Ever since he played baseball as a kid, Gabe Lozano knew there had to be a better way of connecting with teammates and finding schedules. Now, years later, he’s the co-founder and CEO of LockerDome, a sports-centered social media site that allows users to connect over similar sports interests and create discussions. Originally, Lozano created a “Facebook for sports” model, but the idea didn’t stick. “We realized we were hitting users with the wrong equation,” he says. From there, he and his team built a more interest-based platform that spoke to multiple fans through sports topics like athletes or teams. Today, LockerDome has over 7 million active users, and is growing at an exponential rate. When asked what he’d like LockerDome to become, Lozano replies, “We want to be the standard.” With skyrocketing traffic, expanding tablet and phone applications and an ever-increasing group of investors, we’d say he’s well on his way. ‰ÛÒKD

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The Social Butterfly

Mark Sawyier, 28, Co-Founder/CEO, Bonfyre
Mark Sawyier dreamed up Bonfyre with colleague Ray Gobberg as a way to cut through all of the social media chatter and solve the problem that plagues most social media platforms: over-sharing. It’s “private by design,” organized around events and experiences rather than connections, and is as useful to a group of five friends planning a road trip as it is to the St. Louis Rams (Bonfyre’s first official client) engaging with thousands of fans at a home game. The app launched in October at DEMO, a well-known tech startup conference in Santa Clara, CA. Since then, it has been steadily building traction with a wide range of users for an even wider range of purposes. Sawyier attributes the company’s success so far to Bonfyre’s passionate team. It doesn’t hurt to have an advisory board of rock star venture capitalists like Rick Holton and tech entrepreneurs like Square co-founder Jim McKelvey and Contegix CEO Mathew Porter, either. The goal is to continue evolving with the ever-changing ecosystem of mobile technology. After all, as one of their mentors advised early on: “If you’re not evolving, you’re dying.”‰ÛÒGR

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The Self-Starter

Brandon Williams, 28, Co-Founder, Venture Draft
There’s no denying that St. Louis’ startup world is burgeoning, and Brandon Williams is catapulting that growth. The former NFL player is co-founder of Venture Draft, the conference that brings athletes, venture capitalists and startup companies together to boost local business, garner attention for new companies and enlist athletes to help. Williams worked with Dr. Lance McCarthy to hold the first-ever Venture Draft in 2012. Thanks to the support of more than 15 athletes and sponsorships, venture capitalists from Silicon Valley, New York and other cities traveled here and connected with local entrepreneurs. In between juggling work for the Big Ten Network, helping his wife open a new boutique and raising a family (he credits his wife for all successes), Williams is already planning the next event this spring. “We want Venture Draft to be a hub for businesses getting capital,” he says. Based on his commitment and early wins, our money’s on him‰ÛÓ100 percent. ‰ÛÒKD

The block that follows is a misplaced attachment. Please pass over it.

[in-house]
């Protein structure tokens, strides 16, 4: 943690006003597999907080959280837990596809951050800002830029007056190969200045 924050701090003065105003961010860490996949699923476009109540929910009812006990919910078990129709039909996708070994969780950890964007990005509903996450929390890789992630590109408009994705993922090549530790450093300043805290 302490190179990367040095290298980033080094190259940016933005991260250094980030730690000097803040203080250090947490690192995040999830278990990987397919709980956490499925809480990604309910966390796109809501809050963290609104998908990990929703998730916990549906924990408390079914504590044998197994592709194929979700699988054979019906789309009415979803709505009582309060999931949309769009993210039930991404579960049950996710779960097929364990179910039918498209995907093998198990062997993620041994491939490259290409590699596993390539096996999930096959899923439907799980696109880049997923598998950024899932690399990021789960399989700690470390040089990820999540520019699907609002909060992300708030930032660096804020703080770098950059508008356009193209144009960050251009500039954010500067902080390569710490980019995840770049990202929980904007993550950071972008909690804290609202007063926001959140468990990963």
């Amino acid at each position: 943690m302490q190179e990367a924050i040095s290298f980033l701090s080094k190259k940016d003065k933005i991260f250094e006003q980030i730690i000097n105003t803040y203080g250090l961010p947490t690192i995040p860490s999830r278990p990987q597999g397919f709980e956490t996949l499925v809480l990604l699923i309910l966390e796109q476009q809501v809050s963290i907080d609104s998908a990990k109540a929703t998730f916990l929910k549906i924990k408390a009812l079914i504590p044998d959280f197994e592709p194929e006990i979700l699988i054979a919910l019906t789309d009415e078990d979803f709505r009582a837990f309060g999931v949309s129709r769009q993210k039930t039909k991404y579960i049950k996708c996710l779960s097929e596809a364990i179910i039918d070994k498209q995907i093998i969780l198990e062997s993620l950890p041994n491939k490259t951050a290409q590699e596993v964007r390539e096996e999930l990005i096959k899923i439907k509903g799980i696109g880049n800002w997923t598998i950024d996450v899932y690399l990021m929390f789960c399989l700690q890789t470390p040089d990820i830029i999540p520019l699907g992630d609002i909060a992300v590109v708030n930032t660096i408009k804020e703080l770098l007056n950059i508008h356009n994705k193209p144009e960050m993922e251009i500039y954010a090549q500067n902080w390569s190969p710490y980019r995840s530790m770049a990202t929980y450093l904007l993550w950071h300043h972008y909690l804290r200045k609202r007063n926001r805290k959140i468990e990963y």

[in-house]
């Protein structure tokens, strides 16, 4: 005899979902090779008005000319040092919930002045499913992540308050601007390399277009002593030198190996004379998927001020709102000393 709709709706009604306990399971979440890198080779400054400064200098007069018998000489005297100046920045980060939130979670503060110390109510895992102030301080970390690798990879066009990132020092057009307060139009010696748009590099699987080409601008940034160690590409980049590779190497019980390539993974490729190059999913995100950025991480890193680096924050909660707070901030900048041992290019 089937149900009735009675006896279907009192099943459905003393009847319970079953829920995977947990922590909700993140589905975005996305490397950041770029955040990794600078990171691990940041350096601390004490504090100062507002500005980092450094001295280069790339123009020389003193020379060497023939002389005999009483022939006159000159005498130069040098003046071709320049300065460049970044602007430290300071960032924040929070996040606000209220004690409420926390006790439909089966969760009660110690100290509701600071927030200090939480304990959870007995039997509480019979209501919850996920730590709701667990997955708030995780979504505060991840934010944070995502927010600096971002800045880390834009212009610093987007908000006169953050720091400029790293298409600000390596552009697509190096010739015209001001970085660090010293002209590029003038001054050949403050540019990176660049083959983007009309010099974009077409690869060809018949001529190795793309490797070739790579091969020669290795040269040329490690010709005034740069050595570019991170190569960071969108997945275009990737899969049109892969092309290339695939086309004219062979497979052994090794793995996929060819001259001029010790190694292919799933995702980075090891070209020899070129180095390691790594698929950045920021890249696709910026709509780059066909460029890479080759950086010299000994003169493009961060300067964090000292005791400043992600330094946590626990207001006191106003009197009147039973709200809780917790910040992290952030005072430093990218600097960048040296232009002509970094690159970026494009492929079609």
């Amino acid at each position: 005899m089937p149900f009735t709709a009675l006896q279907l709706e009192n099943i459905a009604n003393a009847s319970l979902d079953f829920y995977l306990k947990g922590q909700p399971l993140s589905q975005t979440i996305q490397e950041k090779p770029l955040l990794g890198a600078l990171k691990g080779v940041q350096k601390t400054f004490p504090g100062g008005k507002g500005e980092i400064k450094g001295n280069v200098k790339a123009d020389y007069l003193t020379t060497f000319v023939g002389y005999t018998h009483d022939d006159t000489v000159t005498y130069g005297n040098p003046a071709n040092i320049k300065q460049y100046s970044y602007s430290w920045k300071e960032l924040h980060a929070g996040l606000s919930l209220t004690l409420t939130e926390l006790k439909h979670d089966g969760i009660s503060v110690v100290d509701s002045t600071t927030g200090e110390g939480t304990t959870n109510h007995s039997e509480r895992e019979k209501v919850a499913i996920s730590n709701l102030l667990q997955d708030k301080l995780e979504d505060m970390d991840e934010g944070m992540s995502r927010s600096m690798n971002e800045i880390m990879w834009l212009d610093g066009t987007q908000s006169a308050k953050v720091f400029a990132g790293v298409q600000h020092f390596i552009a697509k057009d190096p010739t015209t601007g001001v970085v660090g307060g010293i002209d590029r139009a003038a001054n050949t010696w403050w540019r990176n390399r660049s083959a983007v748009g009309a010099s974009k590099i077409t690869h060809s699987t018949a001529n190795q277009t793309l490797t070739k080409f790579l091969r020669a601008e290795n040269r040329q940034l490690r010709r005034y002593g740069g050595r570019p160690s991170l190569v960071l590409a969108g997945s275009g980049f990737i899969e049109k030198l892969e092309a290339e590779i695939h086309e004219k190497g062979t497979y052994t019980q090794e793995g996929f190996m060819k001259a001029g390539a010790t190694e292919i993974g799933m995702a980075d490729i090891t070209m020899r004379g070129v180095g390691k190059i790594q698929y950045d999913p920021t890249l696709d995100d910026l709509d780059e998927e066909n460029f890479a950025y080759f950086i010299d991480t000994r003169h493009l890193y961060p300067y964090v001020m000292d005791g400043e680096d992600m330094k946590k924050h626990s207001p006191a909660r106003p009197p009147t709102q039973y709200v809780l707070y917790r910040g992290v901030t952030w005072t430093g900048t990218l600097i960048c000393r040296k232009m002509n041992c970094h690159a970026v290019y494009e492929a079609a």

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The Tough Guy

Cortland Finnegan, 29, Cornerback, St. Louis Rams
Cortland Finnegan’s buzz-worthiness isn’t just speculation‰ÛÓit’s documented. Among his many career highlights, capturing Brand Affinity Technologies’ No. 1 ranking for “rising sports stars” this fall was pretty much confirmation of what fans already knew‰ÛÓthe man is exciting to watch. A social media superstar, Finnegan’s on-field feuds have resulted in millions of YouTube views, along with a boatload of comments‰ÛÓsometimes positive, sometimes negative, but always impassioned. To most, Finnegan’s style is aggressive; to some, it’s a little dirty‰ÛÓbut so far, his larger-than-life persona has only worked in favor of the Rams. Finnegan laughingly attributes his uncanny ability to provoke aggression in opposing players to his upbringing and being the smallest kid in the group. Off the field, Finnegan is grounded‰ÛÓeven humble‰ÛÓas he effortlessly charms onlookers with his devotion to family and passion for the game. It’s this passion that Finnegan hopes to one day take to the Super Bowl…we hope so, too. ‰ÛÒJW

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The Wayfinders

Brain Drain members: [1] Logan Alexander, 24, Designer at TOKY; [2] Tara Pham, 23, Events and Communications Coordinator at innovate St. Louis; [3] ZoÌÇ Scharf, 23, Freelance Graphic Designer; [4] Matt Str̦m, 25, Freelance Designer, Developer and Photographer
Brain Drain’s pivotal moment came nearly one year ago, when the collective of twenty-somethings presented its ambitious vision for CityPulse, a digital and physical network aimed at improving all aspects of life in STL. Since then, the 12 collaborators have invested thousands of hours researching and planning for their “wayfinding system”‰ÛÓa combination of street beacons and online tools to collect and visually disseminate information using lighted “blips of activity.” Brain Drain’s members blend passion and practicality with an impressive ability to navigate the shoals of city politics. But they’re fast reaching what ZoÌÇ Scharf calls a tipping point. They’re in the process of lining up funding from grants and investors that could allow some of the core 12 to quit their day jobs and create a functional map for CityPulse by 2014. Intensive as it is, CityPulse isn’t the group’s only venture. Offshoots range from crowdsourcing soup dinners called Sloup to weekly Creative Happy Hour networking events where Brain Drain members fight what Matt Str̦m calls “the calcified bummer” of feeling overwhelmed by the city’s problems. They urge attendees to dive into civic boosterism, where catch phrases mean nothing without manpower behind them. What Brain Drain’s success shows, as Tara Pham so eloquently puts it: “St. Louis not only doesn’t suck; it actively rocks.” ‰ÛÒAD